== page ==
Post-exercise ankle-brachial pressure index demonstrates altered endothelial function in the elderly

Jpn Clin Med. 2011 Jun 7;2:21-4. doi: 10.4137/JCM.S7173. Print 2011.


Background: The ankle-brachial pressure index (ABI), the ratio of the systolic blood pressure of the ankle to the systolic brachial pressure, is commonly measured at rest, but ABI values post-exercise enhance the sensitivity of the test and can be used to identify atherosclerotic vascular damage. However, it has not been established whether or not enhanced post-exercise ABI is also associated with endothelial dysfunction. We hypothesized that a decrease in post-exercise ABI is related to impaired endothelial function.

Purpose: To investigate alterations in post-exercise ABI values and endothelial dysfunction in the elderly.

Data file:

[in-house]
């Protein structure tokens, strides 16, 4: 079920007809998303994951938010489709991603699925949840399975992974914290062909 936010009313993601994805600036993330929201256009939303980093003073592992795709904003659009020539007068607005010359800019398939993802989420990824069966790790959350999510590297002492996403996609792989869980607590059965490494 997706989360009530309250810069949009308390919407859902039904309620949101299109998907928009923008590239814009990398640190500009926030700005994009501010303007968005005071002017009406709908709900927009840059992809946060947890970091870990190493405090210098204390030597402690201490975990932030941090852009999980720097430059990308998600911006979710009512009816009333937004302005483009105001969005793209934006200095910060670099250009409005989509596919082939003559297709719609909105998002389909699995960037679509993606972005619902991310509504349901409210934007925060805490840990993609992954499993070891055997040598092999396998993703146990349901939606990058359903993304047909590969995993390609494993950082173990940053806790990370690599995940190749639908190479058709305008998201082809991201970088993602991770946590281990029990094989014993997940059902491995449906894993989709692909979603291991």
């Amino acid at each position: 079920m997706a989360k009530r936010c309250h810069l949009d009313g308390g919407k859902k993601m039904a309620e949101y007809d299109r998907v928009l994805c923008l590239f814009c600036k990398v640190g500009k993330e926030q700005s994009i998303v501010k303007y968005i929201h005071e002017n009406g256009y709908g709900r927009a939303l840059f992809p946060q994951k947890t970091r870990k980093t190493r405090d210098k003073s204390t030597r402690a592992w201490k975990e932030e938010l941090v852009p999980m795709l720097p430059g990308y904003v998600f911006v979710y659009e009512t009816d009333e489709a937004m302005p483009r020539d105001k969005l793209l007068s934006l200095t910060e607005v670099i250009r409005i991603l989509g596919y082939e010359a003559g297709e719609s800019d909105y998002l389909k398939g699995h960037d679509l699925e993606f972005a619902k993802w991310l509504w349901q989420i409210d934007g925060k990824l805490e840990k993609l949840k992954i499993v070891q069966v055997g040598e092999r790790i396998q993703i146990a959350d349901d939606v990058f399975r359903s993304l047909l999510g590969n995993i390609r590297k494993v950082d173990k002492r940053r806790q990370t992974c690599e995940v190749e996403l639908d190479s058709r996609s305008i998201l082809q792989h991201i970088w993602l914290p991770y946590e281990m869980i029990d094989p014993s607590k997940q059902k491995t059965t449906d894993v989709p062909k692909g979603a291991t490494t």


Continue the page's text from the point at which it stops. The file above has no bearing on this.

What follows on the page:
Methods: The study population comprised 35 men and women aged 51-77 years (mean age: 66 years). Patients with peripheral arterial disease or a history of heart failure were excluded. The ABI was estimated at rest and immediately after exercise. The exercise protocol comprised 2.5 min of active pedal flexion exercises at a speed of 60 times/min. Endothelial function was assessed by measuring flow-mediated vasodilation (FMD) in the brachial artery using ultrasound imaging.

Results: No correlation was found between FMD and the ABI at rest. However, a weak correlation was found between FMD and post-exercise ABI (r = 0.46, P = 0.06). A strong correlation was observed between FMD and a decrease in post-exercise ABI compared to baseline readings (r = -0.52, P = 0.01). Multiple linear regression analysis was used to generate a prediction equation for FMD using the percentage decrease in post-exercise ABI. Significant correlations were observed between the ultrasound imaging-measured FMD and the predicted FMD (R(2) = 0.27, P = 0.001).

Conclusions: Post-exercise ABI appears to be a simple surrogate marker for endothelial function in the elderly, although larger studies are required for validation.

Keywords: ABI; FMD; elder; endothelial function; exercise.